Pounds 7.2bn and 7' Years' Life - That's What Mental Ill-Health Costs Wales; 'Indistinct Dissatisfaction' with Life Is Making More of Us Depressed
Byline: Madeleine Brindley
WALES' poor mental health is costing the economy pounds 7.2bn a year, according to new figures revealed today. This massive sum far outweighs the pounds 6.1bnWales spends on health and social care every year and exposes the sheer scale of mental ill-health in the nation.
Experts have calculated the cost for the first time in Wales as they make the case for more investment in mental health promotion and early intervention strategies to prevent mental ill-health impacting on all aspects of a person's life.
They claim improving general mental health and wellbeing alone can add seven and a half years to life expectancy and has the same effect as stopping smoking.
Professor Sir Mansel Aylward, chair of the All-Wales Mental Health Promotion Network, said: "It is not just important that we help people overcome and avoid mental illness - we should also promote people's general wellbeing in life, which has major benefits. Subjective wellbeing increases life expectancy by seven and a half years.
"It provides a similar degree of protection from heart disease to giving up smoking. It improves recovery and health outcomes from a range of chronic diseases, such as diabetes. In young people it significantly influences the use of alcohol, tobacco and cannabis.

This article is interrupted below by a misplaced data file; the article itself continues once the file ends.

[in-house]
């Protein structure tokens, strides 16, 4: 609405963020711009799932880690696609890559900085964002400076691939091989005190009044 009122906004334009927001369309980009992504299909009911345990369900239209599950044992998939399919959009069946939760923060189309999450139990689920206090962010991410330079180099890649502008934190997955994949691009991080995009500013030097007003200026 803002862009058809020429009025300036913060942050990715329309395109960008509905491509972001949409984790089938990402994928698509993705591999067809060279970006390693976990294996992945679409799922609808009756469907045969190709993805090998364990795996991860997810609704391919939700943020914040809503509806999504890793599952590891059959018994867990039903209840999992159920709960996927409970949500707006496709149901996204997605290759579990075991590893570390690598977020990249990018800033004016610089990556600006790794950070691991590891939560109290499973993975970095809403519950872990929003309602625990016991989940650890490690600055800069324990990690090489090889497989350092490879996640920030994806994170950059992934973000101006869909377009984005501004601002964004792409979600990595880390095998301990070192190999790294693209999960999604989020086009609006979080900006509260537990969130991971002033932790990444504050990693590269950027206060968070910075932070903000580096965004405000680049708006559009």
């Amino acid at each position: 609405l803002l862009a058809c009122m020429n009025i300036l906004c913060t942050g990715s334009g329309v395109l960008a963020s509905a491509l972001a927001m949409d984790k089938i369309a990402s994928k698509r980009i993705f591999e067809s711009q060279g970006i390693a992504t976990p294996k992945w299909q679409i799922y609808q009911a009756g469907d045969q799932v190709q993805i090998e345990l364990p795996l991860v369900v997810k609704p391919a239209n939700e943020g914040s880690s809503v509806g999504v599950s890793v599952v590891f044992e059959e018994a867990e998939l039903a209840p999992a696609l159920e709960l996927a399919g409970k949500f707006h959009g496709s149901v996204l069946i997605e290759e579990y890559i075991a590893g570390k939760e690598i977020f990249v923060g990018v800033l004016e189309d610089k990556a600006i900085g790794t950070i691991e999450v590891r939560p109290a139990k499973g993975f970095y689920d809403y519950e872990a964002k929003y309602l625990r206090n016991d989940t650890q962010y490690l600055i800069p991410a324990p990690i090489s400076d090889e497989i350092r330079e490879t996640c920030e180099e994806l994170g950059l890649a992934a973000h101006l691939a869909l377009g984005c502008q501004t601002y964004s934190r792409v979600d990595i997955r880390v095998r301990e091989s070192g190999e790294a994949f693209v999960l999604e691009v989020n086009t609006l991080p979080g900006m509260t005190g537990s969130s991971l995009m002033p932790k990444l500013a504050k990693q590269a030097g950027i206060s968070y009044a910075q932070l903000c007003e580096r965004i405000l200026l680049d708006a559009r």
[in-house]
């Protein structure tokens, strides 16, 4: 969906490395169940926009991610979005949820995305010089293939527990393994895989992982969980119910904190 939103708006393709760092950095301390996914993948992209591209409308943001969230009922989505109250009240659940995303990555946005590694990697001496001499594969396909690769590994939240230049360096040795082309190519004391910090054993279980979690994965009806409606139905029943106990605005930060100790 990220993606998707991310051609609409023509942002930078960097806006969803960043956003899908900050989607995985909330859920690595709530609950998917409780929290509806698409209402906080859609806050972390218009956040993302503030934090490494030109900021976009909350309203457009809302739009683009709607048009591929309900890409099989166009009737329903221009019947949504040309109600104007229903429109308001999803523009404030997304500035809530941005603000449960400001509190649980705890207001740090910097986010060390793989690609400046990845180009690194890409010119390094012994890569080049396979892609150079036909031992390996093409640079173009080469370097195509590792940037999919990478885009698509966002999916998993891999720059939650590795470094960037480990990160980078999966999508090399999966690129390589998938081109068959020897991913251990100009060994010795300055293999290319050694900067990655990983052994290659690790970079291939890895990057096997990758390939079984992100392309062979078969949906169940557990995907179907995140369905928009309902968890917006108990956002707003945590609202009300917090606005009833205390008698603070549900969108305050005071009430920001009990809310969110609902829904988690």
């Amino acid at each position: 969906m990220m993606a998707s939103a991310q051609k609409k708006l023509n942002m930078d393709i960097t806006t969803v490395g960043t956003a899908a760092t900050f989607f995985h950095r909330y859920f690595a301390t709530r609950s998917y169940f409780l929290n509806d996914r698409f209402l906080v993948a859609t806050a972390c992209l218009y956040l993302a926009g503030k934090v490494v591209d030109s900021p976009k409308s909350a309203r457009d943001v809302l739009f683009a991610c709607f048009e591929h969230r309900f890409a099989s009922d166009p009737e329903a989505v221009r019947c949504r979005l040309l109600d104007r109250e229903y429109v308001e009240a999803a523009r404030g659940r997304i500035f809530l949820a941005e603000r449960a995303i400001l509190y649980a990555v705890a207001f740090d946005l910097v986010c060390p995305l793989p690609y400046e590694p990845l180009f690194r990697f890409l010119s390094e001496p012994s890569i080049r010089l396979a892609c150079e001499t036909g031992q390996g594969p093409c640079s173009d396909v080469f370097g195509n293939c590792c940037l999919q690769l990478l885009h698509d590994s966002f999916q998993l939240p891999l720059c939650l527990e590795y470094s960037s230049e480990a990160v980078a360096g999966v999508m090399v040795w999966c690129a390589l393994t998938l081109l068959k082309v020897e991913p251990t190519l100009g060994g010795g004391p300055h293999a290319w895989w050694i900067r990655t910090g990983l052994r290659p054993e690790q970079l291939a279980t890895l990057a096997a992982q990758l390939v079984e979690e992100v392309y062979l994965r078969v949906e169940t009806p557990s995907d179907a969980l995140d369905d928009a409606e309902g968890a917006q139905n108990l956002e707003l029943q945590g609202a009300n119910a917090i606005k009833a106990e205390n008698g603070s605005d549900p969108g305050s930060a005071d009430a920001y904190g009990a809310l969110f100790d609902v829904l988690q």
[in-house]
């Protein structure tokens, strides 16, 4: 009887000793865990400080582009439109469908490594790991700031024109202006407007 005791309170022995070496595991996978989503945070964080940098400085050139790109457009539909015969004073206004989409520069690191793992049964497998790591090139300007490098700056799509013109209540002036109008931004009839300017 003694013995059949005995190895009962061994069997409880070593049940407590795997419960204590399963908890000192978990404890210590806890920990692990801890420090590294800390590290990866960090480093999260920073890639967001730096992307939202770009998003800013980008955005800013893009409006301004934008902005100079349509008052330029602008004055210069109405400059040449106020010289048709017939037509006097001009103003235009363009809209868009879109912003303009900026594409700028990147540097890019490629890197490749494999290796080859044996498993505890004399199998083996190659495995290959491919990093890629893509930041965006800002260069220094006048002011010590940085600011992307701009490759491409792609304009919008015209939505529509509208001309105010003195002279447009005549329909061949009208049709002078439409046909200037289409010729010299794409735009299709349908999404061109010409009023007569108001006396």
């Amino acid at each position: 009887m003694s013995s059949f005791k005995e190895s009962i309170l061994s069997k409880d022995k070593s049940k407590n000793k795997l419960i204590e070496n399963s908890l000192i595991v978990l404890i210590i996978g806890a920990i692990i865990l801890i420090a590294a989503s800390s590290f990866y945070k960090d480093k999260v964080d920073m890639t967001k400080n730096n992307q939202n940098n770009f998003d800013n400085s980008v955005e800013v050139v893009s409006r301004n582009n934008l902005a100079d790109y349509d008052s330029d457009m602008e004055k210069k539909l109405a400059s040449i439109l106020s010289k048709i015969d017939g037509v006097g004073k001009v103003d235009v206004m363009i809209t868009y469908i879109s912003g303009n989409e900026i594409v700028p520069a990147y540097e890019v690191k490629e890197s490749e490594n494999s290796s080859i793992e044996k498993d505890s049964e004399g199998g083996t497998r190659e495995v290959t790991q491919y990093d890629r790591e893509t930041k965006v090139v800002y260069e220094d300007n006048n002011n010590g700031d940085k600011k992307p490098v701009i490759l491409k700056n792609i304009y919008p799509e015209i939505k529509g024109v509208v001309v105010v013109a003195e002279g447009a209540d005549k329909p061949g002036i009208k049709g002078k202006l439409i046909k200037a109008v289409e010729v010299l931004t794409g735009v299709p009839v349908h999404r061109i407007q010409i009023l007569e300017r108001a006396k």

"A positive disposition also predicts positive social behaviour, such as participation, civic engagement and volunteering."
A report by the network, which is published today, argues that preventing mental health problems, including depression, anxiety and general dissatisfaction, can achieve more than treatment alone.
Sir Mansel said: "The prevalence of psychotic diseases has not changed at all, what has changed is this area of indistinct dissatisfaction with life. Depression has increased drastically and puts a huge burden on society - it is the single most important reason why people take time off work, why people go to see their doctor and it puts a huge pressure on secondary and tertiary care."
The report also makes the case for early intervention and addressing childhood conduct disorders, which are thought to affect as many as half the children born every year in Wales. …